This is a Godless place.

atheism for the win.

2,746 notes

sagansense:

Are you planning on watching some movies tonight on Netflix? Or posting a photo to Tumblr? Or backing a crowdfunded project? You’re going to see a lot of spinning wheels. As fall elections heat up and the FCC prepares to close the public comment period on its Open Internet proposal, a cluster of major sites and a number of more minor ones are urging visitors to contact Congress and the FCC and express support for reclassifying broadband internet under the “common carrier” rules that govern phone service and other utilities. This isn’t the only net neutrality-related proposal on the table, but it’s one that could successfully block internet service providers from providing “fast lanes” to sites that pay more, something FCC chair Tom Wheeler has considered allowing within “commercially reasonable” bounds.

Supporters of that proposal argue that ISPs won’t be able to degrade overall quality but can experiment with new tiers of service and business models. To people taking part in the day of action, though, speeding some services up could automatically relegate other parts of the internet to a “slow lane” where ISPs have less incentive to improve quality. And if the new net neutrality rules can’t survive a legal challenge (as the last set couldn’t), they could theoretically even degrade quality of service. Hence today’s protest — if the web gets more data-intensive but internet quality is no longer evenly distributed, the idea goes, you could be seeing a lot more buffering.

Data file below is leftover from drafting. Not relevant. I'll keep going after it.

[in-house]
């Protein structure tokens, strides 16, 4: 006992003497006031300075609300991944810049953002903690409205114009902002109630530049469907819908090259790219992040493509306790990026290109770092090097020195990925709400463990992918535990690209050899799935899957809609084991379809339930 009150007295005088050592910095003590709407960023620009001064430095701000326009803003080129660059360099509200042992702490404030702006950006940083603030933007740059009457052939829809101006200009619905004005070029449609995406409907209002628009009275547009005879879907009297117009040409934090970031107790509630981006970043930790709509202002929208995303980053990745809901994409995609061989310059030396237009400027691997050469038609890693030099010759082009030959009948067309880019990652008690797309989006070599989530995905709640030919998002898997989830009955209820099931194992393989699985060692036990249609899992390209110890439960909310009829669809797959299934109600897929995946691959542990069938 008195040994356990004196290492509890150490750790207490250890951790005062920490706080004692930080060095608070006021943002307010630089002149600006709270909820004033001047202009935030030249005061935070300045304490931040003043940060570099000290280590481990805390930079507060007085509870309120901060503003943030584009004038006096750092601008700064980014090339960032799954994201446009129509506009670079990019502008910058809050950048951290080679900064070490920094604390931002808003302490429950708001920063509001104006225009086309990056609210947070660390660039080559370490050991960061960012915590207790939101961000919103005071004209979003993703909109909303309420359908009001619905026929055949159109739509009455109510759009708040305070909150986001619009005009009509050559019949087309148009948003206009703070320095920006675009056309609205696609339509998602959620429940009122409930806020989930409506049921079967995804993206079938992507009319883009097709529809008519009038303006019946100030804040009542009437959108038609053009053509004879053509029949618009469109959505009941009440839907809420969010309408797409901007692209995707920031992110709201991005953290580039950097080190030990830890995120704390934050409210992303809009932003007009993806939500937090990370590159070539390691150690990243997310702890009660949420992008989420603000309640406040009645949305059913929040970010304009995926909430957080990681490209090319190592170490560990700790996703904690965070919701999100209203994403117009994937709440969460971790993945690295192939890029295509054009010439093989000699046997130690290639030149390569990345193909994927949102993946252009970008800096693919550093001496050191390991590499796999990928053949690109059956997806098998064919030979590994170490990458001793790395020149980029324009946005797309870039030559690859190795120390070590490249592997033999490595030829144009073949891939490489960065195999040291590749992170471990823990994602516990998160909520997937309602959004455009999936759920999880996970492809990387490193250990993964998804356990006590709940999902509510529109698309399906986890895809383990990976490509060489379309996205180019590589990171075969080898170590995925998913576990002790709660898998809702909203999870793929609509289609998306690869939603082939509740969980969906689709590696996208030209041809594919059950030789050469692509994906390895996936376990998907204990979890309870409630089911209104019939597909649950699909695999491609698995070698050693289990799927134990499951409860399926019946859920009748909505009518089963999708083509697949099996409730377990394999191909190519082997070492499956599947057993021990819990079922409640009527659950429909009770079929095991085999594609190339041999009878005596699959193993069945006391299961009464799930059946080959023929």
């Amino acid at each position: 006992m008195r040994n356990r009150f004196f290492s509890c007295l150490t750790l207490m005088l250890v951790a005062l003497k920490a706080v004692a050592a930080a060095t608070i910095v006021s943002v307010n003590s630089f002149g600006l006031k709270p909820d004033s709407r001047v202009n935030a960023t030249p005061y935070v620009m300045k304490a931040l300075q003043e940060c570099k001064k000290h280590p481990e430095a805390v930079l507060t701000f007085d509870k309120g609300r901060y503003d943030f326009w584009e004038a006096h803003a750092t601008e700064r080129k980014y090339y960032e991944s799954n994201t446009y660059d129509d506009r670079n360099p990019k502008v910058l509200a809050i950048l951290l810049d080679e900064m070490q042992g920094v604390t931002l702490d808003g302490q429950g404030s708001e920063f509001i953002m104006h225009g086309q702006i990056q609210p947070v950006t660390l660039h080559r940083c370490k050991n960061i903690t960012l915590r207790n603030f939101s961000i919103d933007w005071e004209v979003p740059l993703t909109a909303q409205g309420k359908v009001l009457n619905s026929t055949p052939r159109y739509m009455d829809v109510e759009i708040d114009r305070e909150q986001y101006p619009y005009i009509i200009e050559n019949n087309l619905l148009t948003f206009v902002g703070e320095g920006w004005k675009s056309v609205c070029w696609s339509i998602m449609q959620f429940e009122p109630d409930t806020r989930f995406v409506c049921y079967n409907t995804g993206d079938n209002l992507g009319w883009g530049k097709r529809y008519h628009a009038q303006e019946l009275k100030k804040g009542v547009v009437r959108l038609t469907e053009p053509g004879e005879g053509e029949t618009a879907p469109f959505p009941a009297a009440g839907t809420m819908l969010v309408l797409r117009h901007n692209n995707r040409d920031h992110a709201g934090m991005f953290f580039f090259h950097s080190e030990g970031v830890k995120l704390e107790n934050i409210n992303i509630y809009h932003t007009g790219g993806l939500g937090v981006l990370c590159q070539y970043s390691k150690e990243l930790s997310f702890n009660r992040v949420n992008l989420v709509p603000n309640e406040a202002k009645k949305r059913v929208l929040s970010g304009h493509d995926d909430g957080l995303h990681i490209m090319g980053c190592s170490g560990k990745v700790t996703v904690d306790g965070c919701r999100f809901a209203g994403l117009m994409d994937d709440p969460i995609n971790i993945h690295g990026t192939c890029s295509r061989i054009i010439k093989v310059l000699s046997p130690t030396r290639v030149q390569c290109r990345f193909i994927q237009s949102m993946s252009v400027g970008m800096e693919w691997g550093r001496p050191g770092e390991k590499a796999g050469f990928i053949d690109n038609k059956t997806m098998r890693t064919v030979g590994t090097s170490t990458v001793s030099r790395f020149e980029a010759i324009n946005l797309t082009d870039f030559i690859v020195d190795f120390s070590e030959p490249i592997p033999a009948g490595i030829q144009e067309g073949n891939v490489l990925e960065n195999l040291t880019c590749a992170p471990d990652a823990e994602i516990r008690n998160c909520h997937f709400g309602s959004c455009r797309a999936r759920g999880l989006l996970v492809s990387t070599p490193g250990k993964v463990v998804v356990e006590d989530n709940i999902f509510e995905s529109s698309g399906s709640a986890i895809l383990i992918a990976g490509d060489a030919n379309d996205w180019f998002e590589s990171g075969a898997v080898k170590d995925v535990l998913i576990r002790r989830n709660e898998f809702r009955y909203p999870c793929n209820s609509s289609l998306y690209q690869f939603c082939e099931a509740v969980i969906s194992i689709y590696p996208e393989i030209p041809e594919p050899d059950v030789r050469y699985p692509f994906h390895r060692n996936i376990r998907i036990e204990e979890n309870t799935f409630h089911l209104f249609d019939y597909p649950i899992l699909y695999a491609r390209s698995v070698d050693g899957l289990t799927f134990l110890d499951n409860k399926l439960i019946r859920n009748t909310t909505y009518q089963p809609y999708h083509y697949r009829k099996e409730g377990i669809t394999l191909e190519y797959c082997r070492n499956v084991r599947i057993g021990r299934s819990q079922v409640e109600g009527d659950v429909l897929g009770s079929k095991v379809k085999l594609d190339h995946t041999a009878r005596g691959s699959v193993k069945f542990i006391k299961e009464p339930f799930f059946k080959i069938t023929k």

The widgets used by some of the sites come from net neutrality coalition Battle for the Net. Some ask you to sign a petition or send an email, while others will let you enter your phone number and directly connect you with a representative from your district, if you’re in the US. The FCC is responsible for finalizing a net neutrality framework, but Congress can show support and potentially float legislation in support of the agency. House minority leader Nancy Pelosi (D-CA), for instance, has officially come out in favor of reclassifying broadband under common carrier rules.

No matter what you do, these banners will be popping up until midnight tonight, when the day of action ends.

— Adi Robertson  | The Verge

sagansense:

Are you planning on watching some movies tonight on Netflix? Or posting a photo to Tumblr? Or backing a crowdfunded project? You’re going to see a lot of spinning wheels. As fall elections heat up and the FCC prepares to close the public comment period on its Open Internet proposal, a cluster of major sites and a number of more minor ones are urging visitors to contact Congress and the FCC and express support for reclassifying broadband internet under the “common carrier” rules that govern phone service and other utilities. This isn’t the only net neutrality-related proposal on the table, but it’s one that could successfully block internet service providers from providing “fast lanes” to sites that pay more, something FCC chair Tom Wheeler has considered allowing within “commercially reasonable” bounds.

Supporters of that proposal argue that ISPs won’t be able to degrade overall quality but can experiment with new tiers of service and business models. To people taking part in the day of action, though, speeding some services up could automatically relegate other parts of the internet to a “slow lane” where ISPs have less incentive to improve quality. And if the new net neutrality rules can’t survive a legal challenge (as the last set couldn’t), they could theoretically even degrade quality of service. Hence today’s protest — if the web gets more data-intensive but internet quality is no longer evenly distributed, the idea goes, you could be seeing a lot more buffering.